One crucial constituency that embraces the SCS is that of SACOG’s member cities. There seems to be an unusually strong symbiotic relationship between cities and the MPO in that cities in the region have been updating their general plan with the Blueprint in mind. To the extent that the SCS reflects the Blueprint, it is very much in line with what cities are already anticipating.
“From the city’s perspective, the planning work that we’ve done to-date – we updated our general plan three years ago – and we did that consistent with the smart growth and blueprint principles that were already laid out,” said Erik de Kok, senior planner with the City of Sacramento.
“You can’t just paste those general plans together and say, ‘this is our regional plan,’” said McKeever. “That being said, our land use pattern is largely consistent with the general plans.”
This sort of synergy is a reason why Eliot Rose, deputy director of UC-Berkeley’s Center for Resource Efficient Communities, considers the SACOG SCS a standout among its peers. Rose praised the plan for clearly describing and explaining the changes in land use that it recommends, for using demographic data in a sophisticated way, and in reflecting cooperation between the regional body and its member jurisdictions.
“SACOG distinguishes really clearly between the roles that local land use plans, demographic, and economic trends that sometimes often are best analyzed at the regional level play in shaping land use change,” said Rose.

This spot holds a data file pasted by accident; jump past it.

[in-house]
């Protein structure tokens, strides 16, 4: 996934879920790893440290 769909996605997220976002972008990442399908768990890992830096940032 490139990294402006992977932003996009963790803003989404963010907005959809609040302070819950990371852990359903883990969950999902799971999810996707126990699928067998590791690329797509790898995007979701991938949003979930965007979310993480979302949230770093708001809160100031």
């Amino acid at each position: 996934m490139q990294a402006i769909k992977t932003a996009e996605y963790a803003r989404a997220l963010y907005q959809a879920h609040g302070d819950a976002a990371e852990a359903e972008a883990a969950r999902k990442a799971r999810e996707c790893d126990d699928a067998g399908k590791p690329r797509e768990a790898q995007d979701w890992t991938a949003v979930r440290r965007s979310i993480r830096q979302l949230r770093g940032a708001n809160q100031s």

In doing so, Rose said that SACOG may have avoided some of the problems that are plaguing SANDAG.
“They’ve taken a lot of steps to demystify this process and be transparent about it rather than rolling a lot of different local decisions and independent policies and programs together and presenting them as part of a package that may not actually be that cohesive behind the scenes,” said Rose.
Rose might get some disagreement from supporters of the Tea Party movement. Over the past year, Tea Party supporters have voiced strong opinions in public meetings concerning SCS’s throughout the state. Many of them object to centralized government planning and contend that SCS’s are designed to limit residents’ freedom of choice and to socially engineer a less free lifestyle.
McKeever said that Tea Party opposition has not been as strong in the SACOG region as it has been in the Bay Area, but he noted that the region’s rural counties are strongholds of Tea Party sentiment.
In light of the Tea Party’s outspokenness, McKeever said that SACOG has been prepared with responses to their concerns.
“We try to explain that much of what we try to do is in some ways consistent with what they’re saying,” said McKeever. “They talk about freedom and variety and options and choice and those are all things that are central to what we’re trying to do.”
Contacts & Resources:
SACOG SCS/MTP (PDF)
Matt Baker, Habitat Director, Environmental Council of Sacramento, 916.444.0022
Erik de Kok, Sr. Planner, City of Sacramento, 916.264.5011
Mary Jane Griego, Yuba County Supervisor, .530.749.7510
Mike McKeever, Executive Director, SACOG, 916.321.9000
Eliot Rose, Deputy Director, UC-Berkeley Center for Resource Efficient Communities, 510.642.0779